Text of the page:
Art & Entertainment | 25
love Frida Kahlo,” Cuervo said. “She is Mexican. She is Mexico. Mexican people own her. Every time I sing this role, I need to be the best I can for Mexican women and for their country.” Cuervo said that when she steps onto the stage, “I am not Catalina. I am Frida, as a strong Latina woman and artist.” Known as the “fiery soprano,” Colombian-born Cuervo, made her Atlanta debut with The Atlanta Opera in 2017 as Maria in Piazzolla’s “Maria de Buenos Aires.” The biographical opera by composer Robert Xavier Rodriguez premiered in April 1991. It gained prominence in its revival in 2015 by Michigan Opera Theater with Cuervo as Frida. She performed the role again in 2017 with Cincinnati Opera. Rave reviews and sold-out shows continued for a number of shows in Florida this year. “Frida was pretty complicated,” said Cuervo. “She was probably bipolar and was very dramatic and intense. She goes against the rhythms of life, and Frida sings against the beat. The music incorporates all her moods and struggles, from love and happiness to confrontations and tensions. [Rodriguez] used all the tools of composition for the audience to feel all of this along with Frida.” Cuervo said she enjoys the musical challenges, too: “I love this opera. Its drama demands two voices for Frida – her romantic soaring soprano, the head voice when I go into ‘soprano-land,’ and her dramatic lower voice, the chest voice when I go into ‘contralto-land’. I sing three octaves during the performance.” But it’s also easy for audiences to enjoy. “This is not opera as you know it,” she said. “It is not Puccini, Verdi or Mozart. I think of it as a cross between opera and Broadway.” Cuervo said that at many performances of “Frida,” as much as 80 percent of the audiences are seeing opera for the first time. “There is big, beautiful opera singing, catchy music, and the story is easy to understand,” she said. “It is mostly sung and spoken in English and some Spanish with English supertitles. It is in an intimate space that allows a good experience. “I am excited to bring ‘Frida’ to new audiences, a new stage and a new city.”
A scene from “Frida.”
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26 | Art & Entertainment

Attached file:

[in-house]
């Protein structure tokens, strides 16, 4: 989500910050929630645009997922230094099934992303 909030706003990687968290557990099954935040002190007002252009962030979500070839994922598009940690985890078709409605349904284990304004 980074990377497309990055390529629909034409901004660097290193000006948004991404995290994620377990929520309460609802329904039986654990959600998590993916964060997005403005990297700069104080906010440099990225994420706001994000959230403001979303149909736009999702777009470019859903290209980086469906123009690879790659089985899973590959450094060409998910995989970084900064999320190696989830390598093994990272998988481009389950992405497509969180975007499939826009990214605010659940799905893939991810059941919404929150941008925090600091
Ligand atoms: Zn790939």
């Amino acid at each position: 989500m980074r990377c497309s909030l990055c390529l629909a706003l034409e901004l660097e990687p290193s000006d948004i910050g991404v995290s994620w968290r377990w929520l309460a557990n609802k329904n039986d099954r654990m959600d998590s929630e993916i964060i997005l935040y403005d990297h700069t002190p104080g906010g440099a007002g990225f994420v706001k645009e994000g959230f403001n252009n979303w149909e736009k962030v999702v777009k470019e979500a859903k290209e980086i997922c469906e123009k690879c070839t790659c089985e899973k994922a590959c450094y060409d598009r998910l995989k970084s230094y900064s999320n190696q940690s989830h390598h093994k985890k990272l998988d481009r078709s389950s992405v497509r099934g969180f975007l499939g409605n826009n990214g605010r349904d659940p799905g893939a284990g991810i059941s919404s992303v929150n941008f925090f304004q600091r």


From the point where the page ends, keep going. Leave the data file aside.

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Friday, Oct. 18, 6:30-9:30 p.m. A haunted house event across the museum grounds, with gentler Halloween fun for the children in the main building. Tickets: $15 members, $20 non-members. Atlanta History Center, 130 West Paces Ferry Road, Buckhead. Info: https://www.atlantahistorycenter.com/ programs/haunted-halloween-6
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Friday, Oct. 25, 6:30-10:30 p.m. With live music, costume contest, food trucks, psychic readings, fire pit & s’mores bar, facepainting (6:30-8:30 p.m.), safe trick-or-treating, and screening of the movie “Beetlejuice.” In addition, actors with North Springs Charter High School offer tours of a nearby historic cemetery every 30 minutes. Free; cemetery tours $20. Heritage Green, 6110 Blue Stone Road, Sandy Springs. Info: heritagesandysprings.org
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SECOND ANNUAL SANDY SPRINGS OKTOBERFEST
Saturday, Oct. 26, noon-5:30 p.m. Featuring live music and German food, raising funds for the Sandy Springs Education Force STEAM program and treatment of injured veterans at Buckhead’s Shepherd Center. Tickets: $10 adults, $5 children, $4 food tokens. Heritage Park, 6110 Blue Stone Road, Sandy Springs. Info: sandyspringsoktoberfest.com
PERFORMING ARTS THE MIRACLE WORKER
Thursday, Oct. 3 and Friday, Oct. 4, 6:30 p.m. Saturday, Oct. 5, 3 p.m. & 6:30 p.m. The Riverwood Theatre Department presents the classic play about Annie Sullivan and her student, blind and mute Helen Keller. Tickets: $10 Adults, $5 students. Riverwood International Charter School Auditorium, 5900 Raider Drive, Sandy Springs. Info: school.fultonschools.org/hs/riverwood/Pages/DramaTheatre.aspx
THE SAVANNAH SIPPING SOCIETY
Saturday, Oct. 26, 5-7 p.m. Halloween event for younger children, with costumed characters, trick-or-treat stations, face painting and food for purchase. Free. Abernathy Greenway Park, 70 Abernathy Road, Sandy Springs. Info: https://www.visitsandysprings.org/spooky-springs/